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Fujifilm INSTAX Mini 8 vs Polaroid PIC-300 Review

Remember the days of Polaroid instant photos? You took a picture and then waited for a minute while it emerged from the camera and dried. Polaroid stopped making that kind of film a few years ago, but now there are new alternatives. Both Polaroid and Fujifilm sell instant cameras that print your photo on the spot.

The technology is different now but the idea is the same. You can have a hard-copy memory to take with you or give away. Let’s take a look at cameras from both companies to see which one will be the best for you.

Fujifilm INSTAX Mini 8 Instant Camera

Fujifilm INSTAX Mini 8

Fujifilm INSTAX Mini 8

Fujifilm’s INSTAX Mini 8 is an improved version of their earlier model, the Mini 7. It’s smaller and lighter, with improved optics and automatic exposure measurement. It will show you with a flashing LED which aperture setting is recommended.

The new High-Key mode makes portrait photos look brighter and softer. Keep in mind the INSTAX Mini 8 doesn’t offer the clarity of high-resolution digital cameras. The photos it prints have more of a vintage look. Plus, they are hard-copies only with this camera. There is no option to save a digital file.

But similar to the old Polaroid instant photos, you can still watch the image develop right before your eyes after it leaves the camera. Each photo is about the size of a credit card with a white border around it. The quality of these images is about equivalent to those produced by the Polaroid PIC-300 described below.

The INSTAX Mini 8 has a built-in flash that fires every time you take a photo. The shutter speed is fixed at 1/60-second and the lens is a 60mm f/12.7 lens. This means action shots will be blurred although the film speed is ISO 800. But you can control the aperture and therefore the exposure, with four settings: Cloudy/Shade, Partly Sunny, Bright Sun, or Indoor.

Film isn’t included in the box with the INSTAX Mini 8; you’ll have to buy it separately. It’s sold in cartridges of 10 photos. The camera will count down to show how many photos you have left. Owners have commented that the film for the INSTAX line of cameras is less expensive than the cartridges used by the Polaroid camera that we’ll discuss below.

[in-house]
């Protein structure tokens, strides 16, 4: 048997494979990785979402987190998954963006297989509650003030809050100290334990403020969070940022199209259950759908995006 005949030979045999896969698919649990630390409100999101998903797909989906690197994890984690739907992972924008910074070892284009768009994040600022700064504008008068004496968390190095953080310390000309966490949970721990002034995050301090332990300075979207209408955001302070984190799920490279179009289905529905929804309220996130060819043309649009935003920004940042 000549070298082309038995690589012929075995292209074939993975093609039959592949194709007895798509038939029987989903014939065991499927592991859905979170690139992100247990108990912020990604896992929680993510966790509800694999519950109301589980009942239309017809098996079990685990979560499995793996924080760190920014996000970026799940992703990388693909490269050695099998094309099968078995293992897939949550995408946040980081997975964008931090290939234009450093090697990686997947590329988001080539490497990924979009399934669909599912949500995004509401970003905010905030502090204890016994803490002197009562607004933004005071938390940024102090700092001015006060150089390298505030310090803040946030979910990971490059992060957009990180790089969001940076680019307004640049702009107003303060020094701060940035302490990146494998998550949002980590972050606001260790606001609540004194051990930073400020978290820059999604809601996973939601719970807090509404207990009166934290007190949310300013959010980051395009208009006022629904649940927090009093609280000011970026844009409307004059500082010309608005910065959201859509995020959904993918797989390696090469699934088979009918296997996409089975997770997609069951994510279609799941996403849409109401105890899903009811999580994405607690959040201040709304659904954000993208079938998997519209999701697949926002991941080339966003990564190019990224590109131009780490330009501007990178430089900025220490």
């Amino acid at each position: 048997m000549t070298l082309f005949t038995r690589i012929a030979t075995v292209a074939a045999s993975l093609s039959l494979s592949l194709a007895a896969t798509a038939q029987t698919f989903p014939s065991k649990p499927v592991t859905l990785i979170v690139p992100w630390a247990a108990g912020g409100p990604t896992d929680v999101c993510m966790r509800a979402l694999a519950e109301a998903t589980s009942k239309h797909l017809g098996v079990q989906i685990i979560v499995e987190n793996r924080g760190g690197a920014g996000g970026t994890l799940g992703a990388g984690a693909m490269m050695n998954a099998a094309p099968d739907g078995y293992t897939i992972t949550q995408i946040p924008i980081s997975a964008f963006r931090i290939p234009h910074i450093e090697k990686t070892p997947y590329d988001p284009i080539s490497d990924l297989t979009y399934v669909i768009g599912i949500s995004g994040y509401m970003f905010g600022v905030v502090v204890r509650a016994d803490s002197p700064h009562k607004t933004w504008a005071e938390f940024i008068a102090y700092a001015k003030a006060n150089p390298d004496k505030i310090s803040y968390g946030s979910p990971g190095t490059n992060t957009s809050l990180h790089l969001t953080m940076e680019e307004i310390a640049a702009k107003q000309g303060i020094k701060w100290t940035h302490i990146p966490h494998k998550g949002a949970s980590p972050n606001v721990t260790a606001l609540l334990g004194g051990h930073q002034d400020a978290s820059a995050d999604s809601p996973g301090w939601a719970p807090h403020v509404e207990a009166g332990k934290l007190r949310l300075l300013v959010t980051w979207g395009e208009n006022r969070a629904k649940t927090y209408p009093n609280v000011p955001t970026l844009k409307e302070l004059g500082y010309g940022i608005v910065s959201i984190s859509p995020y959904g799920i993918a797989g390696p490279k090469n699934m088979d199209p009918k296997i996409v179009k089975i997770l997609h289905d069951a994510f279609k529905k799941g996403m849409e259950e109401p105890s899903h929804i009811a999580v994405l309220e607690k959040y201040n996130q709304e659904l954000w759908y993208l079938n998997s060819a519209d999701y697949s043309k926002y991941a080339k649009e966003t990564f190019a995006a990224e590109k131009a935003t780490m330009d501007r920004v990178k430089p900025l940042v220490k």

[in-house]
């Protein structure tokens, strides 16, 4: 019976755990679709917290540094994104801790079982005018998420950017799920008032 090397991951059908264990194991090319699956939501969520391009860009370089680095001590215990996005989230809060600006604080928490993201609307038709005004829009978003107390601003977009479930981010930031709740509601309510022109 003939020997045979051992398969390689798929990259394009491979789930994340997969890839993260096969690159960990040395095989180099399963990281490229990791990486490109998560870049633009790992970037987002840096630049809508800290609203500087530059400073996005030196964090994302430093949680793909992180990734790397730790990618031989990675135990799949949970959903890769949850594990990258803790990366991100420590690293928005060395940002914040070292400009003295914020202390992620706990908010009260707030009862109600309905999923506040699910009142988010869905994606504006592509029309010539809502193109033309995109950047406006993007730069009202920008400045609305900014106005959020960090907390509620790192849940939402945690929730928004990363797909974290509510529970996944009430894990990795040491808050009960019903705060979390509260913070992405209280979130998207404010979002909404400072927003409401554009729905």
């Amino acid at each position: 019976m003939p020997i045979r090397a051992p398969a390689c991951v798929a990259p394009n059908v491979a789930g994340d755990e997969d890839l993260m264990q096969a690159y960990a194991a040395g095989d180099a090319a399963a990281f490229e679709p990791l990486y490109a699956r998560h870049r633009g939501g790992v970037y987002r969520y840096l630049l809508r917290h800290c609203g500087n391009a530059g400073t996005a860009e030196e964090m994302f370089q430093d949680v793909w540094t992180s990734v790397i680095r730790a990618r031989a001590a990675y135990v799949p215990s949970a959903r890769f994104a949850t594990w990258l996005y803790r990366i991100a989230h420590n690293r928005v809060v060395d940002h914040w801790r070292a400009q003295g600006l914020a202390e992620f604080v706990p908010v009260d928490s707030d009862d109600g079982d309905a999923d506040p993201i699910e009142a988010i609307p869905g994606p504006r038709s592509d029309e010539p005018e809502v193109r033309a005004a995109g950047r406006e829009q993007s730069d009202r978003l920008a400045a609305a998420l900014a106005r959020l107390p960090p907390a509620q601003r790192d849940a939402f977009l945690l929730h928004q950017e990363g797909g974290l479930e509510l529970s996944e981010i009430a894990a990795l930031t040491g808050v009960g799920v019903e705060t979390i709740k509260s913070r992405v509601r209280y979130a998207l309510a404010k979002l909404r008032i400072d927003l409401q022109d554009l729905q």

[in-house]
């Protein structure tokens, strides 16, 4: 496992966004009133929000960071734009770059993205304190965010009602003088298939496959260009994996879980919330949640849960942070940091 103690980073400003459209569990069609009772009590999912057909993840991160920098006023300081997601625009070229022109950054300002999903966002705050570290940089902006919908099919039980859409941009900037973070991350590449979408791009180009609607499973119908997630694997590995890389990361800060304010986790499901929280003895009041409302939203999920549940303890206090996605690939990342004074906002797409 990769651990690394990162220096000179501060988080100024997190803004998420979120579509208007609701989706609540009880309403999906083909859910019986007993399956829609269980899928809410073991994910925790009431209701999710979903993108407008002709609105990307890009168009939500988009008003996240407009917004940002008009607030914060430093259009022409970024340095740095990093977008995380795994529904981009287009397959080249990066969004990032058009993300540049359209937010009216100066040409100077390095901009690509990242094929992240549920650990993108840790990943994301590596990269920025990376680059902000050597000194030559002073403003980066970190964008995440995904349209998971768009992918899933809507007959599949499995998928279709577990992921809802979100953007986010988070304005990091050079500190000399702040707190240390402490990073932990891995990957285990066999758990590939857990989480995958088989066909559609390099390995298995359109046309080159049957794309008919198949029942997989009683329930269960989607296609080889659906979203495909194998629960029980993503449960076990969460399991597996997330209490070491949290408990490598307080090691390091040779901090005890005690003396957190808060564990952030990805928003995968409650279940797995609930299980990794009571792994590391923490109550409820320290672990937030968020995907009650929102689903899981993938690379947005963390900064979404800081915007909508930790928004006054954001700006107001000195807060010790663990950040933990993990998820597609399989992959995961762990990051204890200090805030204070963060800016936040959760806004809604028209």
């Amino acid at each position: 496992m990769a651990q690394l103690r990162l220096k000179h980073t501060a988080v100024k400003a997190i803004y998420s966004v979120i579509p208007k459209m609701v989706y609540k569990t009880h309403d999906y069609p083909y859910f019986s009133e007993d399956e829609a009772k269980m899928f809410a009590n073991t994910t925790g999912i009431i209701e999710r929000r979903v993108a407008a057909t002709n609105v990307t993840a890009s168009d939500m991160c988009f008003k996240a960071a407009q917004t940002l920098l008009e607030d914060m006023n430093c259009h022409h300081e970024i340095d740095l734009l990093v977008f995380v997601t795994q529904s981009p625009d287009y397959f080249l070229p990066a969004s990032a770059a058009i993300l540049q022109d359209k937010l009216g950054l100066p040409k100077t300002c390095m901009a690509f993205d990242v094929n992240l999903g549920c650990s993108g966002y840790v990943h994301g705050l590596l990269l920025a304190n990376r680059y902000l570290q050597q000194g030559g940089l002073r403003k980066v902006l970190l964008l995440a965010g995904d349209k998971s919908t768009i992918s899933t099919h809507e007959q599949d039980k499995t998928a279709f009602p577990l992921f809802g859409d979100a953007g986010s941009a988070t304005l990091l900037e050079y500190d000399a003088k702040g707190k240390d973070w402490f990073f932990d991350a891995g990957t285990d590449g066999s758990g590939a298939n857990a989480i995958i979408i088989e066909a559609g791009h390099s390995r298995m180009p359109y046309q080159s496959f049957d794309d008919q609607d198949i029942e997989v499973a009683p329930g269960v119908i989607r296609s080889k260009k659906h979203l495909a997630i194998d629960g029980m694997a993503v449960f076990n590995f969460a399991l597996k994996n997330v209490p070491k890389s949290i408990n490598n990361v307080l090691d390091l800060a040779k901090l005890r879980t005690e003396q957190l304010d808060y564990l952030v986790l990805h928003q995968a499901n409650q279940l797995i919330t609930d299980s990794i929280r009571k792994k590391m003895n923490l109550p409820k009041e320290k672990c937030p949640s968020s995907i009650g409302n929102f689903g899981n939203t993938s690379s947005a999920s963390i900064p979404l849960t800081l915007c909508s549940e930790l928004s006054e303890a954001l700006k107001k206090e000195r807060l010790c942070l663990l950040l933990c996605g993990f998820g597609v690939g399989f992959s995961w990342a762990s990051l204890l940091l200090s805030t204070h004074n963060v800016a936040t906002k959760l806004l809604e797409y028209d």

More features of the Fujifilm INSTAX Mini 8 instant camera:

  • Fujifilm offers a 1-year parts and labor warranty
  • Strap is included in the box
  • Runs off 2 AA batteries


Polaroid PIC-300 Instant Film Camera

Polaroid PIC-300

Polaroid PIC-300

Although it looked for a while like there would be no more instant Polaroid photos, the company has come back with the PIC-300. Like the Fujifilm INSTAX Mini 8, it takes credit-card-sized photos with a glossy finish and a white border.

The PIC-300 doesn’t come with a film cartridge in the box, you’ll have to buy it separately. The packs of ten photos are simple to load into the back of the camera. The camera shows a countdown timer of how many photos are left just like 35mm cameras used to do.

The film paper is innovative. There are billions of dye crystals embedded in it and they aresensitive to heat. The print head of the camera sends pulses of heat through the paper to activate the dyes. As the photo cools, the image fixes in place right before your eyes.

The flash on the PIC-300 fires automatically when the camera senses low light. There are four exposure settings to choose from: indoor, cloudy, fine, and clear. The shutter speed is fixed at 1/60-second, so action shots are blurred. Like with the Fujifilm camera, these photos have a somewhat vintage appearance with a soft focus. There is no zoom.

If you don’t take a photo for 5 minutes, the PIC-300 powers down into an energy-saving mode until you activate it again. This is good since the camera uses 4 AA batteries at a time, double what the INSTAX Mini 8 needs.

More features of the Polaroid PIC 300 instant camera:

  • Comes with wrist strap and batteries
  • No mention of warranty offered by Polaroid



Having the ability to print instant photos is fun and gratifying. These two are especially nice for portraits and close-up shots between 2 to 8 feet away.

You can hold memories of special moments in your hand, or give them as gifts to others. An instant camera may never replace your DLSR, but it will always have its own special place in your gear bag.

If you want a camera that continues the Polaroid tradition with the same name brand, the PIC 300 may be right for you.

If you prefer to save a little money on both the camera and the film, you may appreciate the Fujifilm INSTAX Mini 8.


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